Literally meaning “cooked cream,” panna cotta is a classic dessert served throughout Italy.
Heavy cream is boiled together with sugar and other flavorings, then poured into a decorative mold and chilled.
Yield: 6 servings
1 1/3 cups fresh cream, chilled
4 ¼ tablespoons caster sugar
2 tablespoons milk
1 teaspoon agar-agar powder
½ cup espresso coffee
4 tablespoons powdered sugar
1 (7-ounce) package of Ladyfingers
Equipment: six dome-shaped molds*
Melt the agar-agar with fresh milk inside a glass.
Boil half the cream with the sugar and the espresso coffee in a saucepan.
Add the milk with agar-agar.
Let it cook for two to three minutes after it has started simmering, using a whisk to stir continuously.
The mixture should start to thicken.
Try to maintain a creamy consistency because the more the mixture will cook, the more it will solidify.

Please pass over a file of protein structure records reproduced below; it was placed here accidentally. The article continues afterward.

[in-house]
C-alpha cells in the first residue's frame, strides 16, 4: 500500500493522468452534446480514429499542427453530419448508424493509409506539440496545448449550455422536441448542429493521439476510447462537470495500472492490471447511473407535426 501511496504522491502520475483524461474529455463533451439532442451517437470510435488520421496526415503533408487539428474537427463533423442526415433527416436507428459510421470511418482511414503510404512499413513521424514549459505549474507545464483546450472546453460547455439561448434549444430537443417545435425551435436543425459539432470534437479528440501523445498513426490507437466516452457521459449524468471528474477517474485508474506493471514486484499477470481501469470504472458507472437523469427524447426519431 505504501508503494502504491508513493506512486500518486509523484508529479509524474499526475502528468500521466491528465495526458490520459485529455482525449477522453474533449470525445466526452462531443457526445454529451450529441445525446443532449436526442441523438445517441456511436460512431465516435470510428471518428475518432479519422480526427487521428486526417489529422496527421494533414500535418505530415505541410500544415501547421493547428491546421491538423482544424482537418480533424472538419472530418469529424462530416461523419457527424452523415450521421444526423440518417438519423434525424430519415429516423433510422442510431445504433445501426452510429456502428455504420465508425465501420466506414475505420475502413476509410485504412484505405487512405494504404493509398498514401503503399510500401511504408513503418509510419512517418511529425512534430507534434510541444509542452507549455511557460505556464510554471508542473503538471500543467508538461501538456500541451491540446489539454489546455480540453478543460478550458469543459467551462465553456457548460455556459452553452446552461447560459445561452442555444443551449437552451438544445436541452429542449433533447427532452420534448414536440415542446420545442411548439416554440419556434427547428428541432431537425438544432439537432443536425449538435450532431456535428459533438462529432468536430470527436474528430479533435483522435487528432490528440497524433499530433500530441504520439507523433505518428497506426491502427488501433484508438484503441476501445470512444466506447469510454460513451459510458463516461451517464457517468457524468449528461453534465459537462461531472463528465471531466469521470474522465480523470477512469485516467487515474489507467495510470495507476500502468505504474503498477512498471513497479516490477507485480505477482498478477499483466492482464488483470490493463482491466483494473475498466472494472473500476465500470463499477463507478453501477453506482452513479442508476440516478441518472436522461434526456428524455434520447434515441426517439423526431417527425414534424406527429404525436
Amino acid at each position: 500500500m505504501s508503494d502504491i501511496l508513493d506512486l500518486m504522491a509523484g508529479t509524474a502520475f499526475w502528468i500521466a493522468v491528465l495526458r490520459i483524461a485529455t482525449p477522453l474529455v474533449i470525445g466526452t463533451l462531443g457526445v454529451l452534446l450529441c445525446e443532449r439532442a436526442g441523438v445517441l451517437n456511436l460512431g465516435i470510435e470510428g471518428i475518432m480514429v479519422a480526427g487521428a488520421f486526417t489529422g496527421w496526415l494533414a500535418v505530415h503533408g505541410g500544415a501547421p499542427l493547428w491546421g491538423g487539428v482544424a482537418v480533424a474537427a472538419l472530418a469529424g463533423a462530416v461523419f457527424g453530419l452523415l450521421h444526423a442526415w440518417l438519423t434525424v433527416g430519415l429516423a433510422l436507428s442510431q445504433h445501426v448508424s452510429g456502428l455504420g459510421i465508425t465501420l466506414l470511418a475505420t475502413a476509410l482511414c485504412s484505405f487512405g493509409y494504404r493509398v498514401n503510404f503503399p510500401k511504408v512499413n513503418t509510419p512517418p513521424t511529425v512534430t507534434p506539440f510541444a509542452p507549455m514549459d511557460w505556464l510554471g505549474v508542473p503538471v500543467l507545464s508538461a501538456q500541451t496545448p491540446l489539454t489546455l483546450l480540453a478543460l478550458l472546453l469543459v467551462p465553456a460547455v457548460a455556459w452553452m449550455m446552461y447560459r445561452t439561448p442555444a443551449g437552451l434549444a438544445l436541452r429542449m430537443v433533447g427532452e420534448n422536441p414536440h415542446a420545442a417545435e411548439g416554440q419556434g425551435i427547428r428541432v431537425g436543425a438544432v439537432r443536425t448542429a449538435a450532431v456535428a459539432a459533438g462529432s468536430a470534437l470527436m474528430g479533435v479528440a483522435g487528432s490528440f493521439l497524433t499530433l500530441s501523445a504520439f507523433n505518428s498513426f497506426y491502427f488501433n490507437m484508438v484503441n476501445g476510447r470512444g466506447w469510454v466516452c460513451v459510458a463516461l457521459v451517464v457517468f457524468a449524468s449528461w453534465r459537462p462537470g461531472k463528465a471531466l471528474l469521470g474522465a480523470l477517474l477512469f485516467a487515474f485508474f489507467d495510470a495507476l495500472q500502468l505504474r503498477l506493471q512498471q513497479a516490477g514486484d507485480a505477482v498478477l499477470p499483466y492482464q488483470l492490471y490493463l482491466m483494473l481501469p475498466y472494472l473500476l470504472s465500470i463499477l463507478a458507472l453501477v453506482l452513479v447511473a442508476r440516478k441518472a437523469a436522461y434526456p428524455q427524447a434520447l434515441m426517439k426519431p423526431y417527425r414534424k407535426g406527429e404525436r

Remove the saucepan from the stove and let it cool down completely, stirring a few times.
Meanwhile, whip the remaining cream, which should be very cold from the fridge.
Blend it into the cooled cream and espresso mixture and stir gently.
Divide the mixture into six dome-shaped molds.
Let them slightly cool down and lay two to three ladyfingers down on them.
Cover with wrap and place in the refrigerator for at least three hours.
Agar-agar usually thickens without being stored in the refrigerator, but since the mixture also contains cream it is better to store it in a cool place.
Once the mixture is ready, run the blade of a knife along the edge of each mold and carefully turn them over on a plate.
*: If you don’t have dome-shaped molds, you can use small bowls or glasses.
Simply lay the ladyfingers on the bottom and cover with the coffee panna cotta.
Source and pictures Eataly